Commentary

Disciples


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Monday, September 14, 1891

     5:20 P.M. W. talked with great energy today. I had brought him proofs from Ferguson. Things were not just as he wanted them, and he was strangely irascible for a few minutes. "Everything is wrong—leads where there ought to be none, lines left and right, out of place—everything determined to run to opposites!" But very soon he relaxed, and we drifted into other talk. "Have you heard from Wallace?" he asked. "I have, and a letter from Bucke, too—thoroughly interesting. Wallace seems to be becoming reconciled to things. He will learn a good deal about America—in spite of himself, if that must be. See its best facets—face its best specimens. Canada—Doctor's place—the house—the children—Mrs. Bucke, the porch, the green lawns! Oh! the green lawns! I doubt if their like is to be found in England—extent, breadth, scope—acres stretching out before you! And he will see the staff there—the Doctors—keepers—the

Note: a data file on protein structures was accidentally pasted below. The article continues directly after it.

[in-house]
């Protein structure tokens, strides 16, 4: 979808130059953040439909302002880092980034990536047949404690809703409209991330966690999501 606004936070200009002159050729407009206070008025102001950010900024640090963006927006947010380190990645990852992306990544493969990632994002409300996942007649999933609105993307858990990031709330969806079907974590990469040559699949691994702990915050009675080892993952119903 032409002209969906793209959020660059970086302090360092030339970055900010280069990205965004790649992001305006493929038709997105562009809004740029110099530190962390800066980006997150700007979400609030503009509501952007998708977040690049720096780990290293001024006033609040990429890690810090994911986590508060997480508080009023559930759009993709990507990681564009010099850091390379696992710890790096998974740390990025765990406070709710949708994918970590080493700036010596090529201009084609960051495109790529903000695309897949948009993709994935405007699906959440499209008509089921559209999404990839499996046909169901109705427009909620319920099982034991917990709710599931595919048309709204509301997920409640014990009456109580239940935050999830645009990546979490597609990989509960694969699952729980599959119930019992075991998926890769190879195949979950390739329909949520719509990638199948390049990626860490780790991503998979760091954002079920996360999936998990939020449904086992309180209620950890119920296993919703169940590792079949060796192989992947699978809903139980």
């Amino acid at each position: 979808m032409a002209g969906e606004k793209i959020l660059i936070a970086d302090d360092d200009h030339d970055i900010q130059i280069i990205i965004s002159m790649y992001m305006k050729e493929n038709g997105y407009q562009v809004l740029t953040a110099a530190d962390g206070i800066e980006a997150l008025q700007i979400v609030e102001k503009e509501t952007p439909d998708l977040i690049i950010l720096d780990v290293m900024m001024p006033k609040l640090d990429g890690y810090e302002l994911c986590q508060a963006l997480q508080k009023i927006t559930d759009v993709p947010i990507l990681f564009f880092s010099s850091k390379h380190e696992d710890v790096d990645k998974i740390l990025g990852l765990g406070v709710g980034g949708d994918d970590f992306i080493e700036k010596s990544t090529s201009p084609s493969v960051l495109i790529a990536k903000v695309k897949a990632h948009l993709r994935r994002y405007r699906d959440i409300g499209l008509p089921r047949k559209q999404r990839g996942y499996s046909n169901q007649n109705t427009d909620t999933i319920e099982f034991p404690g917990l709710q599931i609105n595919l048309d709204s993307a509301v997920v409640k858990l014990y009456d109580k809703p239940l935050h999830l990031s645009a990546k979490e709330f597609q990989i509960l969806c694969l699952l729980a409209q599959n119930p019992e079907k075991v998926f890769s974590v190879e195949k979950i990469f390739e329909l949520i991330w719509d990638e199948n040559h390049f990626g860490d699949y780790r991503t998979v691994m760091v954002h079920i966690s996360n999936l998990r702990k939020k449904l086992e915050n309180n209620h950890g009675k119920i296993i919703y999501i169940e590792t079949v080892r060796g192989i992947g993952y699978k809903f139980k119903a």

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attendants (fine girls, too!). It is a thing to absorb. To be sure, we have our evils, too. None worse anywhere. Camden, for a small specimen, among the rottenest—and Brooklyn. I know Brooklyn well—the sneakiness of its official life—none too good for hell itself. Luckily, happily, the ensemble of our life in America is indescribably grand, splendid—the life of the people—the masses—the real play of our democracy. It is frightful, to go into the details of our politics. Philadelphia—take its business side—I know nothing meaner, smaller, more despicable. But beyond that are great things which overweigh the whole evil tenfold. I often think the small communities show the worst—or sneakiest—forms of corruption. But Wallace will not see this—to him will come only the deeper, more general influences—the influences which give dignity even to officialdom. As I have often said—often to you—I notice how our men, once raised on a pinnacle, popular favor at their back—inevitably assume a certain manhood—add to dignity, reserve, seriosity. Our presidents, from Washington down—not a single exception. I have written of one instance—a dark deep night in Washington (1865)—Congress in session—yes, it was the close of a session—night—men tired, drowsy—draggled-on-edness—life at its low ebb. Suddenly on the scene the tramp of a great storm—flashes of lightning—crash, crash, crash, the dismalest thunder that ever fell out of the heavens—a hurricane, seeming to threaten destruction everywhere, to everything—man, dome, house, city—nothing spareable. On all this an instant's dread—men pale (oh! I was there! I saw it all!)—a hush, suspense—then every sleeping member wakened—every head raised—shaking off sleep, fear, even disquietude, with disdain. At once the work resumed, the order taken up—calm inside, hell it self out—every person present lifted by the magic of personality into best selves, best atmospheres! I thought then—what Roman senate can best this! What Roman people bring more splendid dignity—the best fruits of pride, wealth of self? And these out of democracy's average—out of the thousands, millions, of our population. And I could match it, oh so grandly—by soldiers on the fields—in the